5. Why don’t political protests work? What are the larger lessons from our repeated failures?
  6. How to stage effective protests in the 21st century.
  7. How do protests like the TP and OWS differ from effective political action?
  8. The Million Vet March, a typical peasants’ protest. Does it portend more serious protests in our future?
  9. The protests in NYC repeat those in Ferguson, and probably will end the same – as wins for the 1%.

Always remember: revitalization is an inherent capacity of the human soul, the Founders’ machinery remains idle but still powerful, and we are powerful when we act together.

In our future lies a better America.

7 thoughts on “Samuel Adams started the Revolution because he didn’t have Twitter”

  1. I agree with everything you say here. May I add some points for further reflection?

    1) Just like with every activity, people must learn the ropes of organizing. Trade unions were a way to do it — for real, putting oneself in the line of fire (both with respect to management, and with respect to workers who expected results). I cannot really assess what is the part of long-term disaffection and the one of relentless repression that led to the demise of unionism, but (like other social venues for grassroots organizing), its disappearance has left a training void.

    2) Established organizations abhor structures sprouting outside their realm, whether they pursue similar or opposite objectives. Corporations do not just dislike unions — they also do everything to prevent employees setting up organizations that bypass official command lines; the widespread fashion of project-oriented teams, where people keep being tossed from one group or to another makes it hard to establish such relations — even when the resulting unofficial structures would ultimately be beneficial to the firm. Parties try to destroy, hijack or phagocytize every strong movement that shows some ascendency, as you mention with the Tea Party.

    3) Ever since the Wikileaks and then Snowden revelations, it was clear to me that the entire surveillance apparatus set up by the US government is not designed to detect threats, but to uncover communities, identify their structure, and track their members. All that “meta-data” about whom you call and when, to whom you send e-mail, where you go according to the GPS of your mobile phone, what kind of web sites you visit regularly, etc? Structural information that is great to uncover organizations, not to determine what they are up to. I strongly suggest you read “What Everyone Should Know About State Repression” by Victor Serge — it is enlightening to see what the Okhrana was doing over a hundred years ago with the technology available then, what it was focusing on (spoiler: figuring out the structure of unofficial and clandestine organizations), and how much it prefigures the current surveillance state.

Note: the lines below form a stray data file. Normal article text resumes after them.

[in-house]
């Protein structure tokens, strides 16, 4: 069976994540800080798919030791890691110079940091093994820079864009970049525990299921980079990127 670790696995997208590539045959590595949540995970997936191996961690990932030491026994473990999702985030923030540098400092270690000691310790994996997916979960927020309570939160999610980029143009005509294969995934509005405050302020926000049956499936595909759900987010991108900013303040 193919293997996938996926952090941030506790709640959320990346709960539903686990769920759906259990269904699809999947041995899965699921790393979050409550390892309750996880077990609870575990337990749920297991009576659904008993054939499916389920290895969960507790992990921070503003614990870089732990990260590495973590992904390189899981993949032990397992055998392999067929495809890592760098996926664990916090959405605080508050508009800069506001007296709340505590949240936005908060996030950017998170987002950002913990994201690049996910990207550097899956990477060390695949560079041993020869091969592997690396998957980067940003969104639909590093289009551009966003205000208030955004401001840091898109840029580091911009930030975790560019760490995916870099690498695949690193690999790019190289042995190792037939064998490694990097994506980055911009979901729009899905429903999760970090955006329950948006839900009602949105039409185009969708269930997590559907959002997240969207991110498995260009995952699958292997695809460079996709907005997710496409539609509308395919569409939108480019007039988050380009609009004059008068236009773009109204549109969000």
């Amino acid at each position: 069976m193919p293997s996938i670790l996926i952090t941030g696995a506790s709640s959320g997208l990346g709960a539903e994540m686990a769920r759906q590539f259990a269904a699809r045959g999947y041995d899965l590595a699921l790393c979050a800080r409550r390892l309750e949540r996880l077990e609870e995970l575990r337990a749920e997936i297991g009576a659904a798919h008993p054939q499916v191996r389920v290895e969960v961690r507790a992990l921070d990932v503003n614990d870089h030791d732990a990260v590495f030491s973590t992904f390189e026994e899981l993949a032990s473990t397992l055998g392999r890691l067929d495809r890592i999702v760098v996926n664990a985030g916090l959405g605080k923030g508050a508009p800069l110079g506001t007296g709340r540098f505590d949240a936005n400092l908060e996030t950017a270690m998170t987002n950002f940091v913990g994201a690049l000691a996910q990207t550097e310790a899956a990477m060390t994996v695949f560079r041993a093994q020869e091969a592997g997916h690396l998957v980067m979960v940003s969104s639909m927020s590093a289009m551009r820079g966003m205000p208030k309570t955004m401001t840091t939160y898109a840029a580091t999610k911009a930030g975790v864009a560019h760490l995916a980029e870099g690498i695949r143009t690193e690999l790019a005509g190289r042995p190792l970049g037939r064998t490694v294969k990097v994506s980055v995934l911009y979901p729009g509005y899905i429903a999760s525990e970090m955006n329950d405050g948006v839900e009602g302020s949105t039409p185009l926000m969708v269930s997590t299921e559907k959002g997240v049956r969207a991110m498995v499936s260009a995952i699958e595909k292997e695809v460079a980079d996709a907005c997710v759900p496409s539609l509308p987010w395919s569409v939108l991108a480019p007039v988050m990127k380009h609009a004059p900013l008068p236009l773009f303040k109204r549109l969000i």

The NSA, CIA, FBI, etc, know that organizations can be efficient and hence potentially dangerous, so this is why so many resources are devoted spying on muslim associations or local citizens trying to figure out how to deal with some environmental (or whatever) issue. The proverbial, super-dangerous, supposedly prime target “lone wolf” violent terrorist? Not a problem — damages they cause are always temporary, and lone wolves cannot be pinpointed through what are organizational characteristics almost by definition.

    1. guest,

      You raise some important points, clearly stated. I agree fully.

      Few people understood he centrality of unions to the prosperity of the middle class and the political balance that kept the 1% under control. Few didn’t realize how much we owed them until they were broken. Interestingly, the 1% understood, as seen in their vicious opposition to them from the early 19thC to their successful crushing of them during the past 30 years.

      That’s a great point about the use of surveillance! Although I didn’t have your insight about communities, I gave some tips for running a successful political reform movement that applied: Assume “observation by every technical means and to be extensively infiltrated. There will be no secrets. Embrace that and operate with extreme transparency. Let them spy and listen.”

  2. Now you are talking, FM!

    I have always felt that social media was a false hope for people attempting to organize change. As you note, flash mobs make a good tool for organizations seeking change, but they are NOT, by themselves, going to do anything.

    A few other comments:
    1) The social media vs. small determined organization mimics the great debate among the Russian revolutionaries, the Mensheviks vs. Bolsheviks. Once again, the Bolsheviks are winning.
    2) To quote Boyd: People, Ideas, Equipment; in that order! The internet falls into the category of equipment. It is useless without the right people and the right ideas.
    3) On your comments on labor unions. The 1% were able to suppress the unions as long as there was a sufficient supply of cheap desperate (ie. immigrant) workers. Labor unions did not really start to take off until after the US government set immigration quotas and labor became a less common commodity, which gave the unions the lever they needed to create the middle class.